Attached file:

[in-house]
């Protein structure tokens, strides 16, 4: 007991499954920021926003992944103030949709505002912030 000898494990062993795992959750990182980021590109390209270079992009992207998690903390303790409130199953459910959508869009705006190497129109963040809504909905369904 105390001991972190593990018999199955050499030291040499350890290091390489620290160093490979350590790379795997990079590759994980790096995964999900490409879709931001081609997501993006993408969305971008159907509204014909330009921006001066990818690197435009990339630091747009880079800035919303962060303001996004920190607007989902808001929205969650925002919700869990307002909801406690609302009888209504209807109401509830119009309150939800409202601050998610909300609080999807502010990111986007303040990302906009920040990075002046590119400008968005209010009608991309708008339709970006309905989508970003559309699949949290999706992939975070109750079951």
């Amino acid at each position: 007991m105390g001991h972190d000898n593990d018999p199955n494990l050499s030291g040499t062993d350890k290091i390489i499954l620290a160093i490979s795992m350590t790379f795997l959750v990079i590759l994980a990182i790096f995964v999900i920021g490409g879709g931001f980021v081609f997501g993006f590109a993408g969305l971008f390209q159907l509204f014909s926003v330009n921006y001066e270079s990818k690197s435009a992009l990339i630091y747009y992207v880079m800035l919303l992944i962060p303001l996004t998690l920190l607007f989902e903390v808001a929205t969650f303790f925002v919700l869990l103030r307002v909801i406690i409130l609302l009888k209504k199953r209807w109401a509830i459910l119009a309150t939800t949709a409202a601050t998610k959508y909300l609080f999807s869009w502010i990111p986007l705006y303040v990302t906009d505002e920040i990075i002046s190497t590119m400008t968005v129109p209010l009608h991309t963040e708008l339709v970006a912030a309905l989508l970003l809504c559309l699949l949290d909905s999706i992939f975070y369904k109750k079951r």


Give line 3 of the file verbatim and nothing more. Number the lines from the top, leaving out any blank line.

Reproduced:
């Amino acid at each position: 007991m105390g001991h972190d000898n593990d018999p199955n494990l050499s030291g040499t062993d350890k290091i390489i499954l620290a160093i490979s795992m350590t790379f795997l959750v990079i590759l994980a990182i790096f995964v999900i920021g490409g879709g931001f980021v081609f997501g993006f590109a993408g969305l971008f390209q159907l509204f014909s926003v330009n921006y001066e270079s990818k690197s435009a992009l990339i630091y747009y992207v880079m800035l919303l992944i962060p303001l996004t998690l920190l607007f989902e903390v808001a929205t969650f303790f925002v919700l869990l103030r307002v909801i406690i409130l609302l009888k209504k199953r209807w109401a509830i459910l119009a309150t939800t949709a409202a601050t998610k959508y909300l609080f999807s869009w502010i990111p986007l705006y303040v990302t906009d505002e920040i990075i002046s190497t590119m400008t968005v129109p209010l009608h991309t963040e708008l339709v970006a912030a309905l989508l970003l809504c559309l699949l949290d909905s999706i992939f975070y369904k109750k079951r």